JNN 30 Sept 2013 Manama : Thousands of Bahrianis came out on the Roads to register their Protest in the west of the country’s capital, Manama, over the arrest of a prominent opposition figure, just hours after another rally ended with clashes with police.
The former deputy speaker of parliament, Khalil Marzooq, was arrested Sept. 17 on charges of”inciting and advocating terrorism.”
The activist’s detention came after he spoke at a rally, saying, “We support peaceful movements, and we transparently state… that we are not part of the violent groups or their actions.”
On Friday, protesters hit the streets of Manama, waving Bahraini flags and chanting, “Revolution until victory,” and, “We will not forget the martyrs.”
The rally was largely peaceful, but followed another protest in a nearby village that saw clashes between the police and protesters who tried to approach Pearl Square in Manama, considered to be the cradle of Bahrain’s revolution.
“Police were the target of a terrorist act of Molotov cocktails being thrown and partly setting on fire a vehicle of law enforcement officers in Shaharkhan village west of Manama,” AFP reported the Interior Ministry as saying.
Security forces fired teargas to disperse the demonstrators.
Protests started on Thursday night in Manama and nearby Shiite villages, with people demanding the release of political prisoners.
Police clashed with protesters in Bahraini demanding reform and the release of a prominent former MP, the interior ministry and witnesses said Friday, According to Al-Akhbar.
The demonstrators once again took to the streets in several cities, chanting slogans against the ruling Al Khalifa regime and calling for the release of jailed female activists.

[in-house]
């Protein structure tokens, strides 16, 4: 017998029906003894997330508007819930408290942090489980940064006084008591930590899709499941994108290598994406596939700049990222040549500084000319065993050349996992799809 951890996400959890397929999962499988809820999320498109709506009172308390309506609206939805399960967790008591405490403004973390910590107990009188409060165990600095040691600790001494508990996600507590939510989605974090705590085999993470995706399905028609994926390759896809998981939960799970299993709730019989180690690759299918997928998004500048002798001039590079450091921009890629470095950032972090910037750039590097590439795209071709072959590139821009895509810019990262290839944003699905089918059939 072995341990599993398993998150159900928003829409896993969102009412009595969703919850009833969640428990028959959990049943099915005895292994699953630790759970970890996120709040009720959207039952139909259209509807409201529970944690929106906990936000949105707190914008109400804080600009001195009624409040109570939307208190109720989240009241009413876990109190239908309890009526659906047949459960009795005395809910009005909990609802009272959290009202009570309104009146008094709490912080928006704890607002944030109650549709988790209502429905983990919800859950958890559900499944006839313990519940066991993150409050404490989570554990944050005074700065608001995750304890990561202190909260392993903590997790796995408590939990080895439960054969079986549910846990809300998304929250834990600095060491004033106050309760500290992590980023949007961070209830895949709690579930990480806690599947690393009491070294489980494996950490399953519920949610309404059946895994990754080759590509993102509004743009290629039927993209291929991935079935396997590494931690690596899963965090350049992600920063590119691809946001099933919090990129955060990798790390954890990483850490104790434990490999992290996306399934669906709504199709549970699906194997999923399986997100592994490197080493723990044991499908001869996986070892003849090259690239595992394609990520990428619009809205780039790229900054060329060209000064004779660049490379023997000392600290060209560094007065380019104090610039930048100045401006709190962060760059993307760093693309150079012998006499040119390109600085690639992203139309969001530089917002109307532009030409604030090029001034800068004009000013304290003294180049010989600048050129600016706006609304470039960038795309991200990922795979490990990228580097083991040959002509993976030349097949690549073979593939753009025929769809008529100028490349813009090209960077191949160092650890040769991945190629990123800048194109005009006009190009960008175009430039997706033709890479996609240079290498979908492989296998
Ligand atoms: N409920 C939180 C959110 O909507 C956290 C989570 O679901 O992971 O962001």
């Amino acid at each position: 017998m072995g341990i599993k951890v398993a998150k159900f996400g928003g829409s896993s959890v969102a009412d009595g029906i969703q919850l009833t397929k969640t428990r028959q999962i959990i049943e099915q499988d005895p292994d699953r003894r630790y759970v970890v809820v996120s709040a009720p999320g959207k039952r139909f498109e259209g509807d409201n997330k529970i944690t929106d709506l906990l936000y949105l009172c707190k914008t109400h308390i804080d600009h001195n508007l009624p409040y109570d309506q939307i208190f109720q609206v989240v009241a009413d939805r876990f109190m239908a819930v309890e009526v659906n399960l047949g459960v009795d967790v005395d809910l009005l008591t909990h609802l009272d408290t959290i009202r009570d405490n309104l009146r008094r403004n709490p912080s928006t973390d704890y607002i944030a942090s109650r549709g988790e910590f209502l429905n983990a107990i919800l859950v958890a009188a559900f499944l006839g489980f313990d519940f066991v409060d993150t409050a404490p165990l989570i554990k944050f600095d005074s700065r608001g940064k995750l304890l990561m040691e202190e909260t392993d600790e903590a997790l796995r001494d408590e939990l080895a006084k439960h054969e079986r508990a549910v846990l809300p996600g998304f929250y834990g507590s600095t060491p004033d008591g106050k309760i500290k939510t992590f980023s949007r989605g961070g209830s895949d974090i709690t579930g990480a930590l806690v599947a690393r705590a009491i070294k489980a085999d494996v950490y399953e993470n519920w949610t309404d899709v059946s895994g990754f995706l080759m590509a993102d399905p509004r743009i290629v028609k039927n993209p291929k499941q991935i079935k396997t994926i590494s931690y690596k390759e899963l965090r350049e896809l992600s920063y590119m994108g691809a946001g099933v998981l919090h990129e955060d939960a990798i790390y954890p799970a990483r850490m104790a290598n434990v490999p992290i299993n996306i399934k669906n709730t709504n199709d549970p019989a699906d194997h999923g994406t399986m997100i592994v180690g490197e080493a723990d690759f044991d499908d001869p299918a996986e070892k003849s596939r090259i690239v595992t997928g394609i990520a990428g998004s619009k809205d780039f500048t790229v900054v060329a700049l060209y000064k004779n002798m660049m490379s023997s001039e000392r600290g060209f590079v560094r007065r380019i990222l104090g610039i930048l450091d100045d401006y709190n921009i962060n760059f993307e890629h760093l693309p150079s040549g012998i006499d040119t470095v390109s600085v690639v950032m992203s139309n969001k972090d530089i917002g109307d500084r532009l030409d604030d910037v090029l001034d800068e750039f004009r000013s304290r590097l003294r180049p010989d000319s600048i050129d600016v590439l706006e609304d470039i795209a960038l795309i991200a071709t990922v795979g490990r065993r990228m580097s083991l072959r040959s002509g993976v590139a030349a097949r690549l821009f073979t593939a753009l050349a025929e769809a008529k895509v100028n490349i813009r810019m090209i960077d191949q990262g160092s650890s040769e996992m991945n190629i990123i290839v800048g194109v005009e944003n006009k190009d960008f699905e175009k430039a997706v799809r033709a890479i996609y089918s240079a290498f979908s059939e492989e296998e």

Police fired tear gas to disperse the demonstrators who hurled stones and petrol bombs, they said.
Witnesses said protesters took to the streets of Manama and nearby villages, chanting slogans demanding the release of political prisoners and the fall of the ruling monarchy.
Marzooq is the secretary-general of Bahrain’s main opposition bloc, al-Wefaq. Marzooq was deputy speaker in Bahrain’s 40-member parliament before 18 al-Wefaq MPs walked out in February 2011 to protest violence against demonstrators.
The Gulf state is a predominantly Shiite country and has seen frequent unrest since authorities cracked down hard on the popular uprising against the ruling Wahabi monarchy in 2011.
Meanwhile, the Manama regime has lashed out at U.S. President Barack Obama for what he described during his UN speech as ‘sectarian tensions’ in Bahrain, Press TV reported.
In his address to the 68th annual Session of UN General Assembly on September 24, Obama likened the situation in Bahrain to that of Iraq and Syria, saying that Washington will make “efforts to resolve” what he called “sectarian tensions” in these countries.
The US president’s remarks drew angry reactions from the Manama regime’s high-ranking authorities.
On Thursday, Bahraini Foreign Minister Sheikh Khaled bin Ahmed Al Khalifa expressed anger over the remarks, claiming the kingdom fostered a culture of tolerance between its various communities.
Bahraini Interior Minister Sheikh Rashid bin Abdallah Al Khalifa also said in a statement late on Wednesday that Manama has “never witnessed at any time sectarian tensions.”
Manama’s human rights record has come under scrutiny over its handling of anti-regime protests that erupted across the Arab country in early 2011.
On September 9, UN High Commissioner for Human Rights Navi Pillay told the UN Human Rights Council (HRC) that she was frustrated with reports of human rights violations in Bahrain.
She called on Manama “to fully comply with its international human rights commitments, including respect for the rights to freedoms of expression, peaceful assembly, and association.”
Human Rights Watch has accused the Bahraini government of violence and torture. Last week, they said that Bahrain’s law enforcement agencies had reportedly made a habit of regularly detaining child protesters, who are forced to undergo humiliation and cruel treatment often bordering on torture.
Human rights organizations have also accused the US and UK of turning a blind eye toward rights abuses in the country, despite numerous reports of violent crackdowns on opposition activists.
Many critics claim that the fact that the Gulf state is one of the hubs for deployment of the US Fifth Fleet may be behind the low-key approach.
At least 80 people have been killed since the pro-democracy protests erupted, according to the International Federation for Human Rights.